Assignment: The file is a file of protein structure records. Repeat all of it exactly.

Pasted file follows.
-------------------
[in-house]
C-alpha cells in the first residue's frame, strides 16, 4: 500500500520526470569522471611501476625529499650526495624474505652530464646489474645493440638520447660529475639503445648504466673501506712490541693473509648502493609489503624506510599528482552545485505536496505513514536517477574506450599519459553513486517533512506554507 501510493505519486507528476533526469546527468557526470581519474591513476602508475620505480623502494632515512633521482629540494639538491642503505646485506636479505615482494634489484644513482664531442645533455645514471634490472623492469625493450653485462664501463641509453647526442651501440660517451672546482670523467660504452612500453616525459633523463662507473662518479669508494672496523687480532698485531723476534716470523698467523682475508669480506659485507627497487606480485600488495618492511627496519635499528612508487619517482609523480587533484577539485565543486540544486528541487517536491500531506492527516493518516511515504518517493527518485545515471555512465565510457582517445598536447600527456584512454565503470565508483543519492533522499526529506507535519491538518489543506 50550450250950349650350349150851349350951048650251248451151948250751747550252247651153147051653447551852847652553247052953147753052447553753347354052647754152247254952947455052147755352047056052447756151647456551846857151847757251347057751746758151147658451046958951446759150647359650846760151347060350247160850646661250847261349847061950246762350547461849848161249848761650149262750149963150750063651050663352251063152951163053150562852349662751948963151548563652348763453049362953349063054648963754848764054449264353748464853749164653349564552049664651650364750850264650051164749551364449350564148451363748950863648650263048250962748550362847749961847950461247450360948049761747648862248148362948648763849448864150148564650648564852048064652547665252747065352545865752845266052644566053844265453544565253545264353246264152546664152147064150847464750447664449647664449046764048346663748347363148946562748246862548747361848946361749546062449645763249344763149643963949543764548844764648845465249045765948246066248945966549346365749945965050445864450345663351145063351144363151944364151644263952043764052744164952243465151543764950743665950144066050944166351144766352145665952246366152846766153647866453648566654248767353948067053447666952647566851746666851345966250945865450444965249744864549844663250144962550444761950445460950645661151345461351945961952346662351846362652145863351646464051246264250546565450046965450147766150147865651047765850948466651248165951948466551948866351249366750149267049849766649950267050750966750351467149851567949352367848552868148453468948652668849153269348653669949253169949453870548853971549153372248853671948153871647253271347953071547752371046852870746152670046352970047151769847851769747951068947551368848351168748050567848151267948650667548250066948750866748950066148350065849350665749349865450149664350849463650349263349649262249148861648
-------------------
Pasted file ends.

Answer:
[in-house]
C-alpha cells in the first residue's frame, strides 16, 4: 500500500520526470569522471611501476625529499650526495624474505652530464646489474645493440638520447660529475639503445648504466673501506712490541693473509648502493609489503624506510599528482552545485505536496505513514536517477574506450599519459553513486517533512506554507 501510493505519486507528476533526469546527468557526470581519474591513476602508475620505480623502494632515512633521482629540494639538491642503505646485506636479505615482494634489484644513482664531442645533455645514471634490472623492469625493450653485462664501463641509453647526442651501440660517451672546482670523467660504452612500453616525459633523463662507473662518479669508494672496523687480532698485531723476534716470523698467523682475508669480506659485507627497487606480485600488495618492511627496519635499528612508487619517482609523480587533484577539485565543486540544486528541487517536491500531506492527516493518516511515504518517493527518485545515471555512465565510457582517445598536447600527456584512454565503470565508483543519492533522499526529506507535519491538518489543506 50550450250950349650350349150851349350951048650251248451151948250751747550252247651153147051653447551852847652553247052953147753052447553753347354052647754152247254952947455052147755352047056052447756151647456551846857151847757251347057751746758151147658451046958951446759150647359650846760151347060350247160850646661250847261349847061950246762350547461849848161249848761650149262750149963150750063651050663352251063152951163053150562852349662751948963151548563652348763453049362953349063054648963754848764054449264353748464853749164653349564552049664651650364750850264650051164749551364449350564148451363748950863648650263048250962748550362847749961847950461247450360948049761747648862248148362948648763849448864150148564650648564852048064652547665252747065352545865752845266052644566053844265453544565253545264353246264152546664152147064150847464750447664449647664449046764048346663748347363148946562748246862548747361848946361749546062449645763249344763149643963949543764548844764648845465249045765948246066248945966549346365749945965050445864450345663351145063351144363151944364151644263952043764052744164952243465151543764950743665950144066050944166351144766352145665952246366152846766153647866453648566654248767353948067053447666952647566851746666851345966250945865450444965249744864549844663250144962550444761950445460950645661151345461351945961952346662351846362652145863351646464051246264250546565450046965450147766150147865651047765850948466651248165951948466551948866351249366750149267049849766649950267050750966750351467149851567949352367848552868148453468948652668849153269348653669949253169949453870548853971549153372248853671948153871647253271347953071547752371046852870746152670046352970047151769847851769747951068947551368848351168748050567848151267948650667548250066948750866748950066148350065849350665749349865450149664350849463650349263349649262249148861648